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One of our custom log tables is 3TB in size. We need to create a new index. Read speed on the disk itself is 10mbyte/sec.

Does this mean that the index creation process will be 3.000.000/10 = 86 hours? The index is written to another filegroup on a fast disk so write time is not a factor.

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  • This is going to depend greatly on the type of index being created …
    – matigo
    May 30, 2021 at 9:30
  • Just 1 datetime column. But probably sql will load full page anyway ? even if there is onl y 1 column being indexed.
    – MichaelD
    May 30, 2021 at 9:45
  • Might be time to get new disks...? A good HDD will read well over 100Mbyte/s, and a good SSD 3000Mbyte/s May 30, 2021 at 11:44
  • Even a bad HDD should deliver more than 10MB/sec with sequential reads, especially with the larger extent reads SQL Server will use. How are you measuring speed?
    – Dan Guzman
    May 30, 2021 at 13:36
  • Measuring speed based on Resource monitor. 100% active time and read B/sec is 10mbyte/sec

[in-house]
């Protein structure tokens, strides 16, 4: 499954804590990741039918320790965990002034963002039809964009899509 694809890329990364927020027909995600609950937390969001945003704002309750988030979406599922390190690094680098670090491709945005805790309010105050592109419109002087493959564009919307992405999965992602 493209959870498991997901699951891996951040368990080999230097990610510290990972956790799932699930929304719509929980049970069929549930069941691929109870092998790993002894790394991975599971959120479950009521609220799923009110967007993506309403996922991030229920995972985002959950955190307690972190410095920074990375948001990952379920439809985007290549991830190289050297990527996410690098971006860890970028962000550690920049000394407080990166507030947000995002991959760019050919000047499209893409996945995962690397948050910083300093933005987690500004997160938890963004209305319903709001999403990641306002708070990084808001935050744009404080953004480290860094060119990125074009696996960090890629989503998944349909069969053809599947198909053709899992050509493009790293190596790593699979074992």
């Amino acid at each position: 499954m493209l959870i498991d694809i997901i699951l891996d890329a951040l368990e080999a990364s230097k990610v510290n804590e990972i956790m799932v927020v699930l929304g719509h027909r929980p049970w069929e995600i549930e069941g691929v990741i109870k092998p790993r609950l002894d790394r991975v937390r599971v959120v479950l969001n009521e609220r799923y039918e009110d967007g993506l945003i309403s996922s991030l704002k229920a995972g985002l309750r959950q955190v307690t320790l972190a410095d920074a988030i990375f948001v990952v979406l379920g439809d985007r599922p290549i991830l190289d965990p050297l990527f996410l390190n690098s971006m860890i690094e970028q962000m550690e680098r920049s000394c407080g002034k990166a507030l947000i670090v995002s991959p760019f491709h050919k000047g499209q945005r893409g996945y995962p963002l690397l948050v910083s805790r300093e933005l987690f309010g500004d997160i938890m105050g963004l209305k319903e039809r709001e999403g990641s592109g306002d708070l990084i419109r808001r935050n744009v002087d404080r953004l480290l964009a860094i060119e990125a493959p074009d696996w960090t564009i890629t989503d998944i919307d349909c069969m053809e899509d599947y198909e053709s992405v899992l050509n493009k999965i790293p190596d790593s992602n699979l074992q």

– MichaelD
    May 31, 2021 at 9:00

1 Answer 1

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It's more complicated than that. When you create an index (B-Tree), not only does all the data the index is for, needs to be read, some of it is read multiple times as it is converted to a B-Tree. This is because SQL Server specifically uses a balanced B-Tree. I'm not sure if there's any documentation on Microsoft's exact algorithm under the hood but this article discusses one practical way of converting an unordered set of data to a balanced B-Tree, which is a two step process.

Additionally if any re-sorting occurs during creation, that'll also add more time to the creation of the index. One example where this can happen, is if you're doing an online index build operation in SQL Server, and new rows are added to the table during the operation.

As others have pointed out, 10MB/s is a suspiciously slow hard drive. For reference, currently the slowest EBS storage on AWS averages around 65 MB/s (Previous Gen - between 40–90 MiB/s) and I don't think regular hard drives have been as slow as 10 MB/s since the 90s (though I couldn't find any sources for this).

Depending on the purpose of your index, perhaps a filtered index would be useful to you, if you don't need to index all rows. It theoretically should create faster since it only indexes a subset of the data based on the filter applied in the definition. This is useful in cases where you mainly query only a subset of the data, e.g. everything since 2015 or whatever static criteria you want to define in the filter. It also saves on space since less data is being indexed. But also please be aware of the limitations as well, which Brent Ozar discusses in What You Can (and Can’t) Do With Filtered Indexes.

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